6.2 Initial Configuration

6.2.1 Partition Layout Base Partitions

When laying out your filesystem with disklabel(8) or sysinstall(8), it is important to remember that hard drives can transfer data at a faster rate from the outer tracks than the inner. Knowing this, you should place your smaller, heavily-accessed filesystems, such as root and swap, closer to the outside of the drive, while placing larger partitions, such as /usr, towards the inner. To do so, it is a good idea to create partitions in a similar order: root, swap, /var, /usr.

The size of your /var partition reflects the intended use of your machine. /var is primarily used to hold: mailboxes, print spool and log files. Mail boxes and log files, in particular, can grow to unexpected sizes based upon how many users are on your system and how long your log files are kept. If you intend to run a mail server, a /var partition of over a gigabyte can be suitable. Additionally, /var/tmp must be large enough to contain any packages you may wish to add.

The /usr partition holds the bulk of the files required to support the system and a subdirectory within it called /usr/local holds the bulk of the files installed from the ports(7) hierarchy. If you do not use ports all that much and do not intend to keep system source (/usr/src) on the machine, you can get away with a 1 gigabyte /usr partition. However, if you install a lot of ports (especially window managers and Linux binaries), we recommend at least a two gigabyte /usr and if you also intend to keep system source on the machine, we recommend a three gigabyte /usr. Do not underestimate the amount of space you will need in this partition, it can creep up and surprise you!

When sizing your partitions, keep in mind the space requirements for your system to grow. Running out of space in one partition while having plenty in another can lead to much frustration.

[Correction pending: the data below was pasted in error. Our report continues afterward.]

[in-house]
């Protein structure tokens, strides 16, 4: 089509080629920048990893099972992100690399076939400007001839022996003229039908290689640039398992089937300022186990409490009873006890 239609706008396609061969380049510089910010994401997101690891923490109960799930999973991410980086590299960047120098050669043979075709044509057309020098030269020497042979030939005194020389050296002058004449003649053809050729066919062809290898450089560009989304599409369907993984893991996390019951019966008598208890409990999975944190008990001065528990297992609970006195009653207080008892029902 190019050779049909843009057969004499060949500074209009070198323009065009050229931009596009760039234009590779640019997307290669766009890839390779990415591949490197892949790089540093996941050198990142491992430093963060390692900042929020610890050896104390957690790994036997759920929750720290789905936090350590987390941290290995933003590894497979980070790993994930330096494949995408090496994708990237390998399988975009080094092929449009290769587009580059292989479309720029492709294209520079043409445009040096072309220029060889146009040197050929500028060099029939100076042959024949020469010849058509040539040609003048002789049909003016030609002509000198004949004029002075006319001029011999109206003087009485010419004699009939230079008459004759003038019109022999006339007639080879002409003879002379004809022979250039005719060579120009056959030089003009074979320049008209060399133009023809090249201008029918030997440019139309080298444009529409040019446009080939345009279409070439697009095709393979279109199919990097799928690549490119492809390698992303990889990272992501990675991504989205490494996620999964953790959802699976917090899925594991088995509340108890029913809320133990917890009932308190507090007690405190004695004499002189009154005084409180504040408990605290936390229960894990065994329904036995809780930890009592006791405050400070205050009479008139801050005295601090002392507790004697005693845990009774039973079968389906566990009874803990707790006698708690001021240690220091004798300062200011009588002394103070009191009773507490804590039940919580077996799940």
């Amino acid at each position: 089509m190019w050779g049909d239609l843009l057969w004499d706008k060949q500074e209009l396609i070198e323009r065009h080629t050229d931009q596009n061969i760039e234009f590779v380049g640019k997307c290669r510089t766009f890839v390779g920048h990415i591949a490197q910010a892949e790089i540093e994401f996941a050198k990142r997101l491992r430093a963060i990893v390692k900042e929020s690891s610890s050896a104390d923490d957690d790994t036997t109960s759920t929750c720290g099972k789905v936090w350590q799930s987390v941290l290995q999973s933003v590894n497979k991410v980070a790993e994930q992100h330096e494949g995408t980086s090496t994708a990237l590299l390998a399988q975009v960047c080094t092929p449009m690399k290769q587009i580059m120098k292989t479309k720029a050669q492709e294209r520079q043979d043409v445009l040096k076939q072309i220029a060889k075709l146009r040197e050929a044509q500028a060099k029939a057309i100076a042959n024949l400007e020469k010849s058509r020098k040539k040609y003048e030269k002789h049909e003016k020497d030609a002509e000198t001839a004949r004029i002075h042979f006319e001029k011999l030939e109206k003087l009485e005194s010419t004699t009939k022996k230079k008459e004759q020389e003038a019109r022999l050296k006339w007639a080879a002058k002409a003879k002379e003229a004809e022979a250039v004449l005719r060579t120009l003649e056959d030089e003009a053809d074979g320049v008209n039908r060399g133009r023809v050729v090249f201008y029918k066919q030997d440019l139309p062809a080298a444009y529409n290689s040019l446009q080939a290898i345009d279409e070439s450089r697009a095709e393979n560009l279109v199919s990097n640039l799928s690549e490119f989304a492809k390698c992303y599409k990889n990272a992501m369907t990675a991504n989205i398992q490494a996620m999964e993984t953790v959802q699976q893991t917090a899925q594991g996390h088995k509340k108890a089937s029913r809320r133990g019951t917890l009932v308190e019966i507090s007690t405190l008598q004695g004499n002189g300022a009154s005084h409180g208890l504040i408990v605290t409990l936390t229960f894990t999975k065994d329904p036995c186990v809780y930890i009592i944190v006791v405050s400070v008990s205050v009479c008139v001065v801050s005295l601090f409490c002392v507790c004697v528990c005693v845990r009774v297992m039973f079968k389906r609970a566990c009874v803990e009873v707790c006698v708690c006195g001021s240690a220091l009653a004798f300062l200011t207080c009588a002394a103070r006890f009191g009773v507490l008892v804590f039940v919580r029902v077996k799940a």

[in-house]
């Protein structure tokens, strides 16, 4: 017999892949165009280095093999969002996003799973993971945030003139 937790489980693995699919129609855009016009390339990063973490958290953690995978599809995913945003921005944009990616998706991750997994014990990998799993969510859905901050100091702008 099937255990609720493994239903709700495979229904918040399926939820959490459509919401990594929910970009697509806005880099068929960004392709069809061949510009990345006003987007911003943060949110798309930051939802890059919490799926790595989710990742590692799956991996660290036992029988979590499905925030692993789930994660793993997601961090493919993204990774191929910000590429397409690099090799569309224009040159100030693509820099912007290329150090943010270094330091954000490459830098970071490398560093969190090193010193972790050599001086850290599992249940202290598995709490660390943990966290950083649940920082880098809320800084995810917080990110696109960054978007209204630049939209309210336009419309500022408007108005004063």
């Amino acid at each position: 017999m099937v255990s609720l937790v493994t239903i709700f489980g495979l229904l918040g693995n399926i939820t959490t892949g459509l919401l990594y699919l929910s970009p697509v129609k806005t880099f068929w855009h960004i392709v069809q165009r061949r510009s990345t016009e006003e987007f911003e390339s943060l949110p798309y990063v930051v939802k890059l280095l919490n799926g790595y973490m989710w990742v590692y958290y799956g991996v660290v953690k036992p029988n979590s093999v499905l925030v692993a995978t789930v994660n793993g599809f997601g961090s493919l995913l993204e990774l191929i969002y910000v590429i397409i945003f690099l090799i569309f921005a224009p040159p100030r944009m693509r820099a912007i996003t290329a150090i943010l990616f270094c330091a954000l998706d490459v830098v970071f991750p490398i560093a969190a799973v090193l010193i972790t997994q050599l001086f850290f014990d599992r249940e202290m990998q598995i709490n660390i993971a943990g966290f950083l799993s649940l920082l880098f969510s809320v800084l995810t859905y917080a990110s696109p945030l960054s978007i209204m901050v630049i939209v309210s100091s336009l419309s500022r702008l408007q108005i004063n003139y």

Note: Some users who have used sysinstall(8)'s Auto-defaults partition sizer have found either their root or /var partitions too small later on. Partition wisely and generously. Swap Partition

As a rule of thumb, your swap space should typically be double the amount of main memory. For example, if the machine has 128 megabytes of memory, the swap file should be 256 megabytes. Systems with lesser memory may perform better with a lot more swap. It is not recommended that you configure any less than 256 megabytes of swap on a system and you should keep in mind future memory expansion when sizing the swap partition. The kernel's VM paging algorithms are tuned to perform best when the swap partition is at least two times the size of main memory. Configuring too little swap can lead to inefficiencies in the VM page scanning code as well as create issues later on if you add more memory to your machine.

Finally, on larger systems with multiple SCSI disks (or multiple IDE disks operating on different controllers), it is strongly recommend that you configure swap on each drive (up to four drives). The swap partitions on the drives should be approximately the same size. The kernel can handle arbitrary sizes but internal data structures scale to 4 times the largest swap partition. Keeping the swap partitions near the same size will allow the kernel to optimally stripe swap space across the disks. Do not worry about overdoing it a little, swap space is the saving grace of Unix. Even if you do not normally use much swap, it can give you more time to recover from a runaway program before being forced to reboot. Why Partition?

Why partition at all? Why not create one big root partition and be done with it? Then I do not have to worry about undersizing things!

There are several reasons this is not a good idea. First, each partition has different operational characteristics and separating them allows the filesystem to tune itself to those characteristics. For example, the root and /usr partitions are read-mostly, with very little writing, while a lot of reading and writing could occur in /var and /var/tmp.

By properly partitioning your system, fragmentation introduced in the smaller more heavily write-loaded partitions will not bleed over into the mostly-read partitions. Additionally, keeping the write-loaded partitions closer to the edge of the disk, for example before the really big partition instead of after in the partition table, will increase I/O performance in the partitions where you need it the most. Now it is true that you might also need I/O performance in the larger partitions, but they are so large that shifting them more towards the edge of the disk will not lead to a significant performance improvement whereas moving /var to the edge can have a huge impact. Finally, there are safety concerns. Having a small neat root partition that is essentially read-only gives it a greater chance of surviving a bad crash intact.

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